You can’t make this stuff up. Then again, maybe you can, considering this team has posted more meltdowns in a month this season than you’ll see if you watch this game for 50 years. It was the opposite of the Saturday game and mirrored the Thursday loss, a manager with no feel for his pitchers and a 5-4 collapse defeat.
There are many. While a 4-0 lead should be enough, especially when your starting pitcher is hurling a no-hitter into the eighth, the lineup botched so many opportunities to blow this game open. They went 3-for-12 with RISP. Perhaps most egregious was bases loaded and one out in the seventh and no runs. While they scored the fourth run in the eighth inning on a Torres RBI single, with two on and no out, Torres got picked off second couldn’t plate Gardner, who moved up, with one out.
Domingo German was rolling into the eighth with his sharpest outing in eons, a no-hitter, and 10 Ks. After German yielded a double to Verdugo, he was yanked with 93 pitches. With a day off Monday, rather than go to his $18 million dollar closer Chapman for six outs or his $13 million dollar setup man to escaped the inning, Boone opted for Loaisiga. As was the case with Green on Thursday, Boone clearly had no feel for the fact that Loaisiga clearly didn’t have it.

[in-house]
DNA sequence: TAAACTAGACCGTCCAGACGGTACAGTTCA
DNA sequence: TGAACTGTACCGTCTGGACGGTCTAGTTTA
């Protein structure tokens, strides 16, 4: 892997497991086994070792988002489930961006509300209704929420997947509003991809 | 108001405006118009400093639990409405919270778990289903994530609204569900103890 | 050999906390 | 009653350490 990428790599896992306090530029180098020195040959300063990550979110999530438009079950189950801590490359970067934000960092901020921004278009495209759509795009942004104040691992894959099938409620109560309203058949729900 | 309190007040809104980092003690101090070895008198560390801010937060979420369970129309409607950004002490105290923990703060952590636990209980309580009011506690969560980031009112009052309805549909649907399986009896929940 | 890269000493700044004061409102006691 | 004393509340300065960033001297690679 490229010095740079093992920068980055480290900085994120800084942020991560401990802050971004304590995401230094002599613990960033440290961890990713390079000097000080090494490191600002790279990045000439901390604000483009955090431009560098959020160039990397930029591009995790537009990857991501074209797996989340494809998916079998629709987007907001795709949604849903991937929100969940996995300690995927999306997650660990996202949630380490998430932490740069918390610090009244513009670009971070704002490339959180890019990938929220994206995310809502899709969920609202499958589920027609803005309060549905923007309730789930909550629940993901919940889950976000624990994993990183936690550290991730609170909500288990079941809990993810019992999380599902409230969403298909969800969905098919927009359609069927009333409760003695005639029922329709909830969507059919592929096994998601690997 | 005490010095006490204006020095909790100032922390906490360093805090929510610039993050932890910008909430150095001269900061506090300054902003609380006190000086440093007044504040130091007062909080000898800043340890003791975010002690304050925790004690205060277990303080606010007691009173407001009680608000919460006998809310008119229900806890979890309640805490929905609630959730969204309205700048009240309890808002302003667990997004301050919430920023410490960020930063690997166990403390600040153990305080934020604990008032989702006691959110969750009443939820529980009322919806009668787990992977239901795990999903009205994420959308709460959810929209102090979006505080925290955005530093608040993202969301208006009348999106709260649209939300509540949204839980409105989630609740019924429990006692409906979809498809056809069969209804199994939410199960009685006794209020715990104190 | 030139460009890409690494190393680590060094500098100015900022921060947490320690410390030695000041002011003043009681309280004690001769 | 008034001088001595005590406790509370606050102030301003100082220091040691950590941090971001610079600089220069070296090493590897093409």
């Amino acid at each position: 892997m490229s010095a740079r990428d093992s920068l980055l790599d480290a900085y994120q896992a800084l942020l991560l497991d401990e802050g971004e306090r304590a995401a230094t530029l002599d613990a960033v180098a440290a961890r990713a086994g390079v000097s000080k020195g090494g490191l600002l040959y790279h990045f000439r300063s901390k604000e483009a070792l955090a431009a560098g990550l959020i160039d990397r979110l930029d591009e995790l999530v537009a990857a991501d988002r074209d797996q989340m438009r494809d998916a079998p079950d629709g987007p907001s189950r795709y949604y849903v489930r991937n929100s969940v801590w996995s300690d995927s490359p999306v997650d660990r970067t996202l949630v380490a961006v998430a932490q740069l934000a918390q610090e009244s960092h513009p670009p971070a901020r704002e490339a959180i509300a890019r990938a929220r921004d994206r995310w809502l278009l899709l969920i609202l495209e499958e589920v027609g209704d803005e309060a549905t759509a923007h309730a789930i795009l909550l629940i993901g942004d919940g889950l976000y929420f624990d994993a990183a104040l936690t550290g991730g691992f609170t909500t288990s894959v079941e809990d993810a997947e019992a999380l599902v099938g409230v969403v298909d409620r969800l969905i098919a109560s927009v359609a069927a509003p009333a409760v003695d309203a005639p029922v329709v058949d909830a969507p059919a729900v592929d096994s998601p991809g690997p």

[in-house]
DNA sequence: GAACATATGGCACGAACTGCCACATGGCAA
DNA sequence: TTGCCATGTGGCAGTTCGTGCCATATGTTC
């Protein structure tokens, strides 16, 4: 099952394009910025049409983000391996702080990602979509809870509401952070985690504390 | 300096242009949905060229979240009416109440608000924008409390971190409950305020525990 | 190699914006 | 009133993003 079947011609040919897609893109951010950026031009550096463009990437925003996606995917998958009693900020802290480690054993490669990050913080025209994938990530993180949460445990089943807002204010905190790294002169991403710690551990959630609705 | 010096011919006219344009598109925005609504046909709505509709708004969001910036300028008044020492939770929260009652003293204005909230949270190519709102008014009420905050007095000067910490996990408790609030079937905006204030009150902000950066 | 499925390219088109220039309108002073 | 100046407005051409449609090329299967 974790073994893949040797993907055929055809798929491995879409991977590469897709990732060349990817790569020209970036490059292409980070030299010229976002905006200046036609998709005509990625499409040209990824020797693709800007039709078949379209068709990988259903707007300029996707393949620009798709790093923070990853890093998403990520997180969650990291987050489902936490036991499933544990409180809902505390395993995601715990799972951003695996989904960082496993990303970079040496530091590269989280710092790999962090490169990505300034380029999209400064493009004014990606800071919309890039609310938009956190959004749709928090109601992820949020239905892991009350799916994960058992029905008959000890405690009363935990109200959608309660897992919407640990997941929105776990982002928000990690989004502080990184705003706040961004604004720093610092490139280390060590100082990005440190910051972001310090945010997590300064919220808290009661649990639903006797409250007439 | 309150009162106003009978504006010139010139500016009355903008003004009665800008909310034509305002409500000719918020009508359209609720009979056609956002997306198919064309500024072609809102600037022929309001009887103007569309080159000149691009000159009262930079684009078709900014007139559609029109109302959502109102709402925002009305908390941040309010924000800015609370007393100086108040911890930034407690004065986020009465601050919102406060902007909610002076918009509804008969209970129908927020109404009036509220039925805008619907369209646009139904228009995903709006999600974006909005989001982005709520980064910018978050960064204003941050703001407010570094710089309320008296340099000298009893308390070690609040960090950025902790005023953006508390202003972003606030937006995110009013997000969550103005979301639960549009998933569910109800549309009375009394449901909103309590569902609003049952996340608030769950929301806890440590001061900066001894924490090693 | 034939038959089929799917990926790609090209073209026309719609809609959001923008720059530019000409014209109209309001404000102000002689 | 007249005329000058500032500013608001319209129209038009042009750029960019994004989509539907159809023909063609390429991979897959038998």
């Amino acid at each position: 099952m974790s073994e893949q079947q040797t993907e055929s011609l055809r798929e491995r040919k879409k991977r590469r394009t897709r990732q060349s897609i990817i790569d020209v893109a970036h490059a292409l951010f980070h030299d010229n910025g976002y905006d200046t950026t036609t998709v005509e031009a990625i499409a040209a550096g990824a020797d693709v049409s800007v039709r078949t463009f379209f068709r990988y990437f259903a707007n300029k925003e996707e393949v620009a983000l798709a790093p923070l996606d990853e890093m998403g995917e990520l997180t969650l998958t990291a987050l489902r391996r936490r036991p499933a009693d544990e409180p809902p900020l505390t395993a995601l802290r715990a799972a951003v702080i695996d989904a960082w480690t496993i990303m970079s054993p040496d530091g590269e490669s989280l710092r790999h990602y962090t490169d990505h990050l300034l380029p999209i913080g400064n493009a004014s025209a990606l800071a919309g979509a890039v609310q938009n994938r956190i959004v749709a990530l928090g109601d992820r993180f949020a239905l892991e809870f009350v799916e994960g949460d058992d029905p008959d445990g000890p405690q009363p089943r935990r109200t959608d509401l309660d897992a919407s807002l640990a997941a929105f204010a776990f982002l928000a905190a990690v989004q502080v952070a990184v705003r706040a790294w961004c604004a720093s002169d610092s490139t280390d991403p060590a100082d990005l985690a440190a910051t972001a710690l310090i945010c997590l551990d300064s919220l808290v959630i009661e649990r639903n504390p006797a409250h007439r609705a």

Loaisiga allowed a RBI double to Renfroe, an RBI double to Christian Vazquez and a single to Franchy Cordero. Right after that third consecutive hit, it should’ve been apparent he was off. A Hernandez double to left pulled the Red Sox within one and that was all for Loaisiga. With Britton finally on, a ground ball pitcher no less, with runners on second and third and Kevin Plawecki, Boone had his middle infielders playing halfway and a ground ball to Torres allowed Cordero to score. Boston took the lead on a sac-fly to right by Bogaerts, a ball that Aaron Judge probably throws out Hernandez but whoops, Judge is irresponsible so Allen was the one who had to be out there.
What a disaster!
At 51-47, the Yankees head to St. Petersburg, Fla. for a three-game series against the Tampa Bay Rays beginning Tuesday evening.
Pitching probables, Jordan Montgomery vs. Shane McClanahan, Nestor Cortes Jr. vs. Michael Wacha, Gerrit Cole vs. Luis Patino.